His wife, Marie Sharpe, died in 1928, and in 1929 he married Margaret Victoria Child, a co-worker in the Biometric Laboratory. Pearson was made Emeritus Professor in 1933 and given a room in the Zoology Department at UCL, which he used as the office for Biometrika. From his retirement until his death in 1936, he published thirty-four articles and notes and continued to edit Biometrika.


Pearson’s statistical work and innovations, his philosophy and his ideas about Darwinism, evolutionary biology, Mendelism, eugenics, medicine, and elasticity have been of considerable interest to innumerable scientists and scholars for more than a century. Throughout the twentieth century, many commentators viewed Pearson as a disciple of Francis Galton who merely expanded Galton’s ideas on correlation and regression. Consequently, a number of scholars have falsely assumed that Pearson’s motivation for creating a new statistical methodology arose from problems of eugenics. Among writers who have taken this view are Daniel Kevles, Bernard Norton, Donald Mackenzie, Theodore Porter, Richard Soloway, and Tukufu Zuberi. However, using substantial corroborative historical evidence in Pearson’s archives, Eileen Magnello (1999) provided compelling documentation that Pearson not only managed the Drapers’ Biometric and the Galton Eugenics laboratories separately but also that they occupied separate physical spaces, that he maintained separate financial accounts, that he established very different journals, and that he created two completely different methodologies. Moreover, he took on his work in the Eugenics Laboratory very reluctantly and wanted to relinquish the post after one year. Pearson emphasized to Galton that the sort of sociological problems that he was interested in pursuing for his eugenics program were markedly different from the research that was conducted in the Drapers’ Biometric Laboratory.

Juxtaposing Pearson alongside Galton and eugenics has distorted the complexity and totality of Pearson’s intellectual enterprises, since there was virtually no relationship between his research in "pure" statistics and his agenda for the eugenics movement. This long-established but misguided impression can be attributed to (1) an excessive reliance on secondary sources containing false assumptions, (2) the neglect of Pearson’s voluminous archival material, (3) the use of a minute portion of his 600-plus published papers, (4) a conflation of some of Pearson’s biometric and crainometric work with that of eugenics, and (5) a blatant misinterpretation and misrepresentation of Pearsonian statistics.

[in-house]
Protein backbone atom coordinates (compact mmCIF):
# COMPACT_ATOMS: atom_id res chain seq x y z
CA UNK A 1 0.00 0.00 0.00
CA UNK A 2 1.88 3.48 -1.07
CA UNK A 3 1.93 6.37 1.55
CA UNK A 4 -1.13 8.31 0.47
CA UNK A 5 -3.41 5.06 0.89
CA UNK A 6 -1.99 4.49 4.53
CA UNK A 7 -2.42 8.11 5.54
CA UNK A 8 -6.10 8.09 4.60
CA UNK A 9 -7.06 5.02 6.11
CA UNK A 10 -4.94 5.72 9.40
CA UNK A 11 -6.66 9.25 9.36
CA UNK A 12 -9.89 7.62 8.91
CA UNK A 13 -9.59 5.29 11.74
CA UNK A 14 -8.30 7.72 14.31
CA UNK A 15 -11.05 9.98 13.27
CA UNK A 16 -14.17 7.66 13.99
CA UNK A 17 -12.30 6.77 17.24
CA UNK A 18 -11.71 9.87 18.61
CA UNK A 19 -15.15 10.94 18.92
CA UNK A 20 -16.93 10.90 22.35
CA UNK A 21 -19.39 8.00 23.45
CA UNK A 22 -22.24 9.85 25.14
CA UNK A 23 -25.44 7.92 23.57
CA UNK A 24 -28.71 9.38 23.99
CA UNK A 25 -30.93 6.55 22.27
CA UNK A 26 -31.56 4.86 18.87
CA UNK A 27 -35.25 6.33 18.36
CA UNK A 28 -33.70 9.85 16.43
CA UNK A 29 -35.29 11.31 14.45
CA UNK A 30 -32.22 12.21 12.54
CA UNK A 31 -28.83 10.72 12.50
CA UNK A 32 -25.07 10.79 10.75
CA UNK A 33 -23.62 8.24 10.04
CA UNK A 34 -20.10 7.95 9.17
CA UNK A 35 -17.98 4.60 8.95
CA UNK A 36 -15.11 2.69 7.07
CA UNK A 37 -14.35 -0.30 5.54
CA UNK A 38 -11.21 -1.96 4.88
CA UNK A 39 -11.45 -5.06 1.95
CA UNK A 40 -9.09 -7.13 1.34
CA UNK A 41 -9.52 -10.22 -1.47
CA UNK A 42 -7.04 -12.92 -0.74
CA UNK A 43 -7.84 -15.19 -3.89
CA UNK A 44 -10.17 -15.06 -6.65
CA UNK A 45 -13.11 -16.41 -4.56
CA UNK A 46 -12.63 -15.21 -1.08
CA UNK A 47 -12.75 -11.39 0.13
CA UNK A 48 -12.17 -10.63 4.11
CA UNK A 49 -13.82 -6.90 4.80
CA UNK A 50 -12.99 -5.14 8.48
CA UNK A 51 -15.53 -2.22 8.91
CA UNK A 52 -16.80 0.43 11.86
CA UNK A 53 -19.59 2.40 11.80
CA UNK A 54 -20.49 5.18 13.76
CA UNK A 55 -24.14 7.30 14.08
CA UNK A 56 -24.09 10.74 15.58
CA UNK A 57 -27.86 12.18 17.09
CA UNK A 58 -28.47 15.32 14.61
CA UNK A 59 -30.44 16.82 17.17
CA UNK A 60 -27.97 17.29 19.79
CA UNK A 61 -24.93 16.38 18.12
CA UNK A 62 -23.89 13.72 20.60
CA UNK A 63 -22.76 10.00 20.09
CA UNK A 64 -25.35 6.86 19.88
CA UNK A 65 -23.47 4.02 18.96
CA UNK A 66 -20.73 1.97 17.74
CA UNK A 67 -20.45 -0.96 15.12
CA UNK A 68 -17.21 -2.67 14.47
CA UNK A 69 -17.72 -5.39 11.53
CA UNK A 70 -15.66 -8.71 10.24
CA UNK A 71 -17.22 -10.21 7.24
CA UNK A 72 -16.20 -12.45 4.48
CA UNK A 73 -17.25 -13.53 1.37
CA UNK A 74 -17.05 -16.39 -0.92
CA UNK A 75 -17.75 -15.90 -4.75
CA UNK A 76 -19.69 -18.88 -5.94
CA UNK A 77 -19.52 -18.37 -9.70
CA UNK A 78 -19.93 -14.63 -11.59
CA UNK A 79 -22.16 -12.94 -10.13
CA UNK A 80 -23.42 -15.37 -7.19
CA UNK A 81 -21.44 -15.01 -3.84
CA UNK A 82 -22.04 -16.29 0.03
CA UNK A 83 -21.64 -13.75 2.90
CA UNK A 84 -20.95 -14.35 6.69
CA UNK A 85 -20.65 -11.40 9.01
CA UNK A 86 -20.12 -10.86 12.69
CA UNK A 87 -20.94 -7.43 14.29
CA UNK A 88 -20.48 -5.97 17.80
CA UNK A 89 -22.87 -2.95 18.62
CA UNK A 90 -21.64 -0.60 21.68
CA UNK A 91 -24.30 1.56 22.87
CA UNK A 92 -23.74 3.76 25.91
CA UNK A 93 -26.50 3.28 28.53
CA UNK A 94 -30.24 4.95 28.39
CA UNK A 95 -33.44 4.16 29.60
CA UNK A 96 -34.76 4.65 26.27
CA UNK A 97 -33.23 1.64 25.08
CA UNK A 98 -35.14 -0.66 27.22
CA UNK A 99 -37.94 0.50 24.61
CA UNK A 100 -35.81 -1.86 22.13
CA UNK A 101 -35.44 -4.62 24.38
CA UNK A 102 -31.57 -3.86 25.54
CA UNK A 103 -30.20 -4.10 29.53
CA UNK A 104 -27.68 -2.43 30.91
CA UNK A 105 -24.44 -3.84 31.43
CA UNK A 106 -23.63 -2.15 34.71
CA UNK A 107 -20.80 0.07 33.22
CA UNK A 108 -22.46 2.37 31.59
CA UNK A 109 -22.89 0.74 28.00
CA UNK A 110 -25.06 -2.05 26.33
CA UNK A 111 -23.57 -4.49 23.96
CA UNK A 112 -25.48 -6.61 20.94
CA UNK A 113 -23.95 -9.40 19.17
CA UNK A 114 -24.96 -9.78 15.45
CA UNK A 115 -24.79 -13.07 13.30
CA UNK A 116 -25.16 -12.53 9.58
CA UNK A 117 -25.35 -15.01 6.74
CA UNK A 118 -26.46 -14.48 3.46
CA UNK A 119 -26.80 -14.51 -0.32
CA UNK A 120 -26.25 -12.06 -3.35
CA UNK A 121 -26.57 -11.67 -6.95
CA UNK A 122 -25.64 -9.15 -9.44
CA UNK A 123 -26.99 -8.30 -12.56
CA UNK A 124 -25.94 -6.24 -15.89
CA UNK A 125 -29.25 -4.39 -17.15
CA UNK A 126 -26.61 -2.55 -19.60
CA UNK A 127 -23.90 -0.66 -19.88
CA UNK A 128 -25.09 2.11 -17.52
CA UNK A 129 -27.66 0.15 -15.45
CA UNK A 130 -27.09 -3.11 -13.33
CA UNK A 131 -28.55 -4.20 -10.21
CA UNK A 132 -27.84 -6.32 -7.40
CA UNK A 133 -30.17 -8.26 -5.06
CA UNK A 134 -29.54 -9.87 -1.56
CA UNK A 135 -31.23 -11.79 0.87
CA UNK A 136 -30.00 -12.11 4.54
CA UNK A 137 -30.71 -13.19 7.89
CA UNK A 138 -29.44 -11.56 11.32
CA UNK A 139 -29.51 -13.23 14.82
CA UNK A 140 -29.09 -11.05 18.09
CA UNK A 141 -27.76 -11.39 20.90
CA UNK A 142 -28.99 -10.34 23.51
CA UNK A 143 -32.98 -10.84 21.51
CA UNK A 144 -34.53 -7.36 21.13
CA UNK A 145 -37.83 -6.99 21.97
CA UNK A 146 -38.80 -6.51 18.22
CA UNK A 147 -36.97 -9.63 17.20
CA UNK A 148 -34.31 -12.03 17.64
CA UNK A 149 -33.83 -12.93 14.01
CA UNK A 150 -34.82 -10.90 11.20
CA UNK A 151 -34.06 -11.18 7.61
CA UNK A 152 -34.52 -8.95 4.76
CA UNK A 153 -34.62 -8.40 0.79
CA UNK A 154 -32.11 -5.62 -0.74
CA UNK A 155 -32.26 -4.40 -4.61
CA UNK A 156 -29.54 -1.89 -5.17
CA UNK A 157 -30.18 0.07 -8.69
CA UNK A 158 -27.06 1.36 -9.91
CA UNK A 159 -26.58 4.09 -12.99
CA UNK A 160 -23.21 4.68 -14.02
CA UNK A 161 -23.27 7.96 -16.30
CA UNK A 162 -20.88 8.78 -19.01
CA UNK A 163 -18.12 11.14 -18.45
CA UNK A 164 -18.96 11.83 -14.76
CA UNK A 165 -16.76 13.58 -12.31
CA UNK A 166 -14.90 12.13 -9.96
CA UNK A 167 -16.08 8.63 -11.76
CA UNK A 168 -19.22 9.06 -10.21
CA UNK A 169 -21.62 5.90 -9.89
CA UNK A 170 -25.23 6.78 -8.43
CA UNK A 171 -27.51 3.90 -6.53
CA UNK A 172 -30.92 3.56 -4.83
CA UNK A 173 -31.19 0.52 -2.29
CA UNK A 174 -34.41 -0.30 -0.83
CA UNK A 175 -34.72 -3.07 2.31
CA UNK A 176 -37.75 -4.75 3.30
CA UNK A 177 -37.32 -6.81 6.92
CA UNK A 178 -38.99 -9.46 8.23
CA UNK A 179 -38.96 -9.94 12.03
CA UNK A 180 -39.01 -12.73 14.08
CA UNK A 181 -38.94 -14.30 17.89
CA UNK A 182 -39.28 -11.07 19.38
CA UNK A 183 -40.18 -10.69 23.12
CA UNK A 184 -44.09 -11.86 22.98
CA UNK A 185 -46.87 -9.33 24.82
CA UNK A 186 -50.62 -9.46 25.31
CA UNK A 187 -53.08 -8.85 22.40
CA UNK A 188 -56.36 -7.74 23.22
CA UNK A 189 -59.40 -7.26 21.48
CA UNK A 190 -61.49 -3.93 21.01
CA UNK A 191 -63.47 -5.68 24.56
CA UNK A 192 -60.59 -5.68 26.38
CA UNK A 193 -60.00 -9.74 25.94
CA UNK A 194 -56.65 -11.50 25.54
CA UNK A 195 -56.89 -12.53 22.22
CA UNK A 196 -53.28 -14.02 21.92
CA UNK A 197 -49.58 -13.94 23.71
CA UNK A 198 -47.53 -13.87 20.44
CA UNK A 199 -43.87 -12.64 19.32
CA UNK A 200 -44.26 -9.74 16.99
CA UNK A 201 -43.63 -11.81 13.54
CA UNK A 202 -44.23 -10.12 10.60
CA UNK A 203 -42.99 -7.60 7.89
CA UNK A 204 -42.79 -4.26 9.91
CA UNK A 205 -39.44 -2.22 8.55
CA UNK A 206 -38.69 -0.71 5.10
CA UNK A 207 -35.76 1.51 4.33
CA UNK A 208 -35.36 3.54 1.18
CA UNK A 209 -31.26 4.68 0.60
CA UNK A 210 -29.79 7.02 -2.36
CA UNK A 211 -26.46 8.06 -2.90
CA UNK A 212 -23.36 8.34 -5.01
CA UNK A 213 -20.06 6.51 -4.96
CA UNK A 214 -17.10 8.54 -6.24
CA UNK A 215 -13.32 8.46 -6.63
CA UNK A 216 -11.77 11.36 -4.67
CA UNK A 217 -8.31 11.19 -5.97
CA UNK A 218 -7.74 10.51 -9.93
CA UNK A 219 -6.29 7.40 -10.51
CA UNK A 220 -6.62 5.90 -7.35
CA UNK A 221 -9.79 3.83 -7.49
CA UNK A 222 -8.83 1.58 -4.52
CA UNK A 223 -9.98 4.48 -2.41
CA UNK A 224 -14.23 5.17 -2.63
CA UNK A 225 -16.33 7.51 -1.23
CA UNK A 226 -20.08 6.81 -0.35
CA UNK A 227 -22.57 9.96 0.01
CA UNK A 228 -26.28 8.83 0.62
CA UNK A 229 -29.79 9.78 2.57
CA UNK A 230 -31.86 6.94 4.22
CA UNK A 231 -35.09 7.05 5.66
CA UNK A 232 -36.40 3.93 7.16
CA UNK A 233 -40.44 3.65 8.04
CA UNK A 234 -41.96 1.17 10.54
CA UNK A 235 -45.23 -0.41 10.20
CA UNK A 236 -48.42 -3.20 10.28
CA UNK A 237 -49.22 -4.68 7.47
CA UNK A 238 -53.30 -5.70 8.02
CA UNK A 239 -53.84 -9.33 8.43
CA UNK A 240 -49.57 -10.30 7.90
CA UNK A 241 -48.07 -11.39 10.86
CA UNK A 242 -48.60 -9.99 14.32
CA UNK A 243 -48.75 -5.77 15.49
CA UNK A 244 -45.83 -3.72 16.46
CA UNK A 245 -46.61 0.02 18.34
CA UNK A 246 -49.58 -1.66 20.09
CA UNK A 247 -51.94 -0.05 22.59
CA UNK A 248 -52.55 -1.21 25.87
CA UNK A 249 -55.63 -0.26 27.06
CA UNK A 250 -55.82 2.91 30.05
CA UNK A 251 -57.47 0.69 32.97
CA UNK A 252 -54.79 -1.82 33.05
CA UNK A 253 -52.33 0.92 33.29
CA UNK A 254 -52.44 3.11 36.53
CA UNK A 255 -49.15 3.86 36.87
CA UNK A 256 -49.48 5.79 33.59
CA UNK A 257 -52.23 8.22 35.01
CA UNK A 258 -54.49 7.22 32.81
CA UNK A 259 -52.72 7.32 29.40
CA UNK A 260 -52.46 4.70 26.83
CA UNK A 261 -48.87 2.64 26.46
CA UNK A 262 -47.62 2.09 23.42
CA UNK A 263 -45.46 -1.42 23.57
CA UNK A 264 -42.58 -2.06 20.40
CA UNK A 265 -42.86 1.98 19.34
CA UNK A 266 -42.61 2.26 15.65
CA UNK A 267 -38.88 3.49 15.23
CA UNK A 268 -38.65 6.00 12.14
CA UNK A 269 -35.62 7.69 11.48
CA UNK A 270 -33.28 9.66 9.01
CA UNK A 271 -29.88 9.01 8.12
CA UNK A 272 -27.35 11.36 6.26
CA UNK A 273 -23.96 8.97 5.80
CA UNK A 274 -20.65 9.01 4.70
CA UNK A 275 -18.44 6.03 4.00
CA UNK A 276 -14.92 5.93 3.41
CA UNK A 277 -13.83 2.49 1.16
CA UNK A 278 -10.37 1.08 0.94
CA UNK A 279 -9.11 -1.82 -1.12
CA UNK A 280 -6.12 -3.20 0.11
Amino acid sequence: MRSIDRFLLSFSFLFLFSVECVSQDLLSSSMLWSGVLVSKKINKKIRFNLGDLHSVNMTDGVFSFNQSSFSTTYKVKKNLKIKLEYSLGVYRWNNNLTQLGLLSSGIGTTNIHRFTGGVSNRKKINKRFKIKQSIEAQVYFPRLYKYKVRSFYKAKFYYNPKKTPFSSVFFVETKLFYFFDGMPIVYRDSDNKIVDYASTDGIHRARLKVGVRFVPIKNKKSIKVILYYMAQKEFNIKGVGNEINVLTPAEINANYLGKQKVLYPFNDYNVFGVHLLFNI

Continuing to link Galton with Pearson, Michael Bulmer (2003) suggested that the impetus to Pearson’s statistics came from his reading of Galton’s Natural Inheritance. However, Magnello (2004) argued that this view failed to take into account that Pearson’s initial reaction to Galton’s book in March 1889 was actually quite cautious. It was not until 1934, almost half a century later, when Pearson was 78 years old, that he reinterpreted the impact Galton’s book had on his statistical work in a more favorable light—long after Pearson had established the foundations to modern statistics.

The central role that Weldon played in the development of Pearson’s statistical program has been almost completely overlooked by most scholars, except for Robert Olby (1988) and Peter Bowler (2003), who gave Weldon greater priority than Galton in Pearson’s development of mathematical statistics as it related to problems of evolutionary biology. Weldon’s role in Pearson’s early published statistical papers was acknowledged by Churchill Eisenhart (1974), Stephen Stigler (1986), and A. W F. Edwards (1993). In all her papers, Magnello addressed Weldon’s pivotal role in enabling Pearson to construct a new mathematically based statistical methodology.